VRR doesn’t generally call for harsh sentencing. “We don’t think that sentencing a rapist to spend the rest of their life in prison is a useful thing in a democratic society,” Kerner says. She notes that the justice system unfairly targets the most oppressed and decides sentences based on “how much social power you have and how much money you have to pay for a lawyer,” not based on the crime itself.

“There are some exceptions where men are so dangerous that they should stay behind bars, but unfortunately we have a correctional system that doesn’t really help men to correct their ways — usually it makes men more dangerous,” she adds.

While Kerner does believe convictions are an effective measure, as they send a message to not only the perpetrator, but to other men, that violence against women is a crime and will not be tolerated, she says, “We can’t put all men behind bars.” Instead, “we have to have better ways to force men to stop raping.”

Feminists have pointed out, time and time again, that most-often, the violence that happens to women comes from men they know. While “stranger rape” is a real concern, there is a larger culture of rape that goes unaddressed when we focus heavily on “lone wolves” without addressing the factors that create the culture in the first place.

“Men are constantly [encouraged] to rape women, through the massive propaganda of pornography and sexism,” Kerner says. “It’s interesting to see that even the parole board understands that and is prohibiting [Takahashi] from watching pornography.”

Robin Morgan famously said, “Pornography is the theory, and rape is the practice,” yet many who claim to be angered by rape culture refuse to address the role of pornography in it. 

Beyond that, the fact of women’s inequality (which is also evidenced to the extreme in pornography) ensures not only that male violence against women continues, but that most men are not held accountable for that violence.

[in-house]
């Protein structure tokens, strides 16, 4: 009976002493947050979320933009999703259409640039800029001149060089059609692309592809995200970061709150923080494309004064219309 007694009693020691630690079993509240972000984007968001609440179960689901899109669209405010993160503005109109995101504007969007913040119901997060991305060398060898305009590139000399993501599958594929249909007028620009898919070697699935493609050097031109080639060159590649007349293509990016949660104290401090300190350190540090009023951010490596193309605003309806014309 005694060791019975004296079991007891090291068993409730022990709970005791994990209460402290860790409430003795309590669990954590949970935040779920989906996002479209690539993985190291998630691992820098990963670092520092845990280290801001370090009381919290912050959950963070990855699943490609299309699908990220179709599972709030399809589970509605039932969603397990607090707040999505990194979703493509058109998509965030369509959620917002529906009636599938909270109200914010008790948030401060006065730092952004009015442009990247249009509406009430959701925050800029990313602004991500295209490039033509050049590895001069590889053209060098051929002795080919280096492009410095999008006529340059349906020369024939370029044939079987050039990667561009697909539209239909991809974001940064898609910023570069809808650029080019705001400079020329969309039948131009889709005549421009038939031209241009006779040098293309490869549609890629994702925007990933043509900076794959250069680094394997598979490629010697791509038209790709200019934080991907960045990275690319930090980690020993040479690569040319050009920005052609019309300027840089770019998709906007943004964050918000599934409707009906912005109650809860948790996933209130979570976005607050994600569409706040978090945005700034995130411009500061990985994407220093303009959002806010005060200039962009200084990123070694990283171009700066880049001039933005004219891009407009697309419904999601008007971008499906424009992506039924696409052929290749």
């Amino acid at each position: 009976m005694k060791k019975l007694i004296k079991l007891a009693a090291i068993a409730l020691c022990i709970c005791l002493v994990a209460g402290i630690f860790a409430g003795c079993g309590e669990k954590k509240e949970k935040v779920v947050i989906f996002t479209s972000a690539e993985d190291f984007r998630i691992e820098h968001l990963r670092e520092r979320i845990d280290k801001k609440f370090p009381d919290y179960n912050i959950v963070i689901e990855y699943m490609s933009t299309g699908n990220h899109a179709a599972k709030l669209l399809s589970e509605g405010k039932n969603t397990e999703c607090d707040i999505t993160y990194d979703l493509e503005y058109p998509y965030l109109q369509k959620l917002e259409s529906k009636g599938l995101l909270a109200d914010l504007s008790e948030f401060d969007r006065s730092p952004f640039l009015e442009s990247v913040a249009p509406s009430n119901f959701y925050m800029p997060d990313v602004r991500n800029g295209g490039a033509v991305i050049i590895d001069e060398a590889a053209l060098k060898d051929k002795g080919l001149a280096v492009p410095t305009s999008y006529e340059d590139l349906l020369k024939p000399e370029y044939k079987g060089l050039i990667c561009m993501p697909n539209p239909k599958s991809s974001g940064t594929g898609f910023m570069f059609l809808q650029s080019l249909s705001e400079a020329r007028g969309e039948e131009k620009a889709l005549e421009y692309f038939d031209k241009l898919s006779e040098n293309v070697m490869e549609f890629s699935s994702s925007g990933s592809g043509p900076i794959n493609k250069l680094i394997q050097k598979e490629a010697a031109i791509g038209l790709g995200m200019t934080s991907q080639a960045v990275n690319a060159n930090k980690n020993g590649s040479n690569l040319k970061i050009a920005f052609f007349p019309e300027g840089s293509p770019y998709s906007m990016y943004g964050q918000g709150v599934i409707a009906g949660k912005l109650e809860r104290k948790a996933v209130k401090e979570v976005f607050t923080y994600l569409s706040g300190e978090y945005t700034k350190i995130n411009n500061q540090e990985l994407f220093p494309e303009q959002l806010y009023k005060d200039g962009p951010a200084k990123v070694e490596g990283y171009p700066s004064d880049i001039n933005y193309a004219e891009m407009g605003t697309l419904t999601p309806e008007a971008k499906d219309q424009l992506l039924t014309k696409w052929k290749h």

“We have to understand rape and violence against women in the context of equality, and fight for women’s equality in all aspects of life,” Kerner says.

What’s important now, Kerner says, is to ensure the parole officers and the parole system need to keep a close eye on Takahashi and maintain very clear, strict conditions, which she says is completely feasible. “His parole officers need to be really diligent,” she says.

The more troubling reality is that most men who rape and abuse women are usually not held accountable by the criminal justice system or by their community — certainly not by the men around them. Porn use is treated as normal and harmless, objectification is viewed as inevitable, and men are understood to be incurable — naturally predatorial and unable to control their “physical urges.”

Where is the public outcry about this reality? Where are the media warnings? I’ll admit I panicked when I read the reports about Takahashi’s release, knowing it would only add to the fear I experience nightly, in my home, but I also realize that we will never end rape without building an equitable society, wherein men are not encouraged towards this behaviour in the first place.

Meghan Murphy
Meghan Murphy

Founder & Editor

Meghan Murphy is a freelance writer and journalist. She has been podcasting and writing about feminism since 2010 and has published work in numerous national and international publications, including New Statesman, Vice, Al Jazeera, The Globe and Mail, I-D, Truthdig, and more. Meghan completed a Masters degree in the department of Gender, Sexuality and Women’s Studies at Simon Fraser University in 2012 and lives in Vancouver, B.C. with her dog.